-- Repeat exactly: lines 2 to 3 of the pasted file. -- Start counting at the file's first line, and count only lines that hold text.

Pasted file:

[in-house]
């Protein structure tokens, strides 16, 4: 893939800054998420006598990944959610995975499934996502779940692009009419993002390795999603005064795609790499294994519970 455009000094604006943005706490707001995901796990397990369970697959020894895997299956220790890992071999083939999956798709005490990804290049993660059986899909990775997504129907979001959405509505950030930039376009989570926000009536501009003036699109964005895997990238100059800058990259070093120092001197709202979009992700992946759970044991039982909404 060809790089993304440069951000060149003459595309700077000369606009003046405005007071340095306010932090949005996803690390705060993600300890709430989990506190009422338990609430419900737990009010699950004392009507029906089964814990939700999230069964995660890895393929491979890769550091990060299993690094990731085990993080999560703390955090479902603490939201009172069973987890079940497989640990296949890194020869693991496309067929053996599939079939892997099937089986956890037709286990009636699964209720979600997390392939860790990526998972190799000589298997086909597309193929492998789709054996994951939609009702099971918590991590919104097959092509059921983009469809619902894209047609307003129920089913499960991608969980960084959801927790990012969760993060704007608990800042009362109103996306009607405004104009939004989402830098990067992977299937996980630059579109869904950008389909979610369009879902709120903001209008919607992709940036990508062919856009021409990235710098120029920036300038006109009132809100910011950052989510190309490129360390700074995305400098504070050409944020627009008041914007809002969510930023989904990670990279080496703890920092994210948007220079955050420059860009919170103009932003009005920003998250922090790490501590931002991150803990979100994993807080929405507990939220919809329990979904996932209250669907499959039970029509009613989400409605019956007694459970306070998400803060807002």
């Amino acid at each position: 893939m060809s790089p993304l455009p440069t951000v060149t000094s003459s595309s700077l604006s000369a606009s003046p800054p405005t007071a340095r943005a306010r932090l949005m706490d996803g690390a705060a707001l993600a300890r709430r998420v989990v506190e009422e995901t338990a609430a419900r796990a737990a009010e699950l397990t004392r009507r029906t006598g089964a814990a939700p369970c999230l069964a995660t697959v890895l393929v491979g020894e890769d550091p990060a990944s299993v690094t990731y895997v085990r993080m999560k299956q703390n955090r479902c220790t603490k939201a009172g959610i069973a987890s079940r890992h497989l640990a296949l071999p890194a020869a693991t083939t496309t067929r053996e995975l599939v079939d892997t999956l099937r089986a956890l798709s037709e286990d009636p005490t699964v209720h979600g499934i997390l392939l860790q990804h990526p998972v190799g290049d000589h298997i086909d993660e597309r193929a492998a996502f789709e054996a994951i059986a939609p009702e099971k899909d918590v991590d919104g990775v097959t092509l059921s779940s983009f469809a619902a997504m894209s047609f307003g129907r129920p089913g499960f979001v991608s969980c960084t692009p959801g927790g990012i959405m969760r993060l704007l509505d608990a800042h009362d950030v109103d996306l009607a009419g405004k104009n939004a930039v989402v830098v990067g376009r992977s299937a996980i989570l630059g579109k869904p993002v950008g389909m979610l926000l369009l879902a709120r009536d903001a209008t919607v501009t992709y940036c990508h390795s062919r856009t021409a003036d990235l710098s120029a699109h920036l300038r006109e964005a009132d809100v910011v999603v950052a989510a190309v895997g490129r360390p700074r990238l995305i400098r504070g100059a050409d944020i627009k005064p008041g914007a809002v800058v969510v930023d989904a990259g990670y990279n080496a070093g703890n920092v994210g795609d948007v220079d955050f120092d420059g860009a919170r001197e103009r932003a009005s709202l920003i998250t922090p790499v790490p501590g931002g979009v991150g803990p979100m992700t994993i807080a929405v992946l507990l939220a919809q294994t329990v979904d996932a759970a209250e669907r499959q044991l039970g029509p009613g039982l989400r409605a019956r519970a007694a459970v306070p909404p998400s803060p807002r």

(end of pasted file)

């Protein structure tokens, strides 16, 4: 893939800054998420006598990944959610995975499934996502779940692009009419993002390795999603005064795609790499294994519970 455009000094604006943005706490707001995901796990397990369970697959020894895997299956220790890992071999083939999956798709005490990804290049993660059986899909990775997504129907979001959405509505950030930039376009989570926000009536501009003036699109964005895997990238100059800058990259070093120092001197709202979009992700992946759970044991039982909404 060809790089993304440069951000060149003459595309700077000369606009003046405005007071340095306010932090949005996803690390705060993600300890709430989990506190009422338990609430419900737990009010699950004392009507029906089964814990939700999230069964995660890895393929491979890769550091990060299993690094990731085990993080999560703390955090479902603490939201009172069973987890079940497989640990296949890194020869693991496309067929053996599939079939892997099937089986956890037709286990009636699964209720979600997390392939860790990526998972190799000589298997086909597309193929492998789709054996994951939609009702099971918590991590919104097959092509059921983009469809619902894209047609307003129920089913499960991608969980960084959801927790990012969760993060704007608990800042009362109103996306009607405004104009939004989402830098990067992977299937996980630059579109869904950008389909979610369009879902709120903001209008919607992709940036990508062919856009021409990235710098120029920036300038006109009132809100910011950052989510190309490129360390700074995305400098504070050409944020627009008041914007809002969510930023989904990670990279080496703890920092994210948007220079955050420059860009919170103009932003009005920003998250922090790490501590931002991150803990979100994993807080929405507990939220919809329990979904996932209250669907499959039970029509009613989400409605019956007694459970306070998400803060807002």
């Amino acid at each position: 893939m060809s790089p993304l455009p440069t951000v060149t000094s003459s595309s700077l604006s000369a606009s003046p800054p405005t007071a340095r943005a306010r932090l949005m706490d996803g690390a705060a707001l993600a300890r709430r998420v989990v506190e009422e995901t338990a609430a419900r796990a737990a009010e699950l397990t004392r009507r029906t006598g089964a814990a939700p369970c999230l069964a995660t697959v890895l393929v491979g020894e890769d550091p990060a990944s299993v690094t990731y895997v085990r993080m999560k299956q703390n955090r479902c220790t603490k939201a009172g959610i069973a987890s079940r890992h497989l640990a296949l071999p890194a020869a693991t083939t496309t067929r053996e995975l599939v079939d892997t999956l099937r089986a956890l798709s037709e286990d009636p005490t699964v209720h979600g499934i997390l392939l860790q990804h990526p998972v190799g290049d000589h298997i086909d993660e597309r193929a492998a996502f789709e054996a994951i059986a939609p009702e099971k899909d918590v991590d919104g990775v097959t092509l059921s779940s983009f469809a619902a997504m894209s047609f307003g129907r129920p089913g499960f979001v991608s969980c960084t692009p959801g927790g990012i959405m969760r993060l704007l509505d608990a800042h009362d950030v109103d996306l009607a009419g405004k104009n939004a930039v989402v830098v990067g376009r992977s299937a996980i989570l630059g579109k869904p993002v950008g389909m979610l926000l369009l879902a709120r009536d903001a209008t919607v501009t992709y940036c990508h390795s062919r856009t021409a003036d990235l710098s120029a699109h920036l300038r006109e964005a009132d809100v910011v999603v950052a989510a190309v895997g490129r360390p700074r990238l995305i400098r504070g100059a050409d944020i627009k005064p008041g914007a809002v800058v969510v930023d989904a990259g990670y990279n080496a070093g703890n920092v994210g795609d948007v220079d955050f120092d420059g860009a919170r001197e103009r932003a009005s709202l920003i998250t922090p790499v790490p501590g931002g979009v991150g803990p979100m992700t994993i807080a929405v992946l507990l939220a919809q294994t329990v979904d996932a759970a209250e669907r499959q044991l039970g029509p009613g039982l989400r409605a019956r519970a007694a459970v306070p909404p998400s803060p807002r």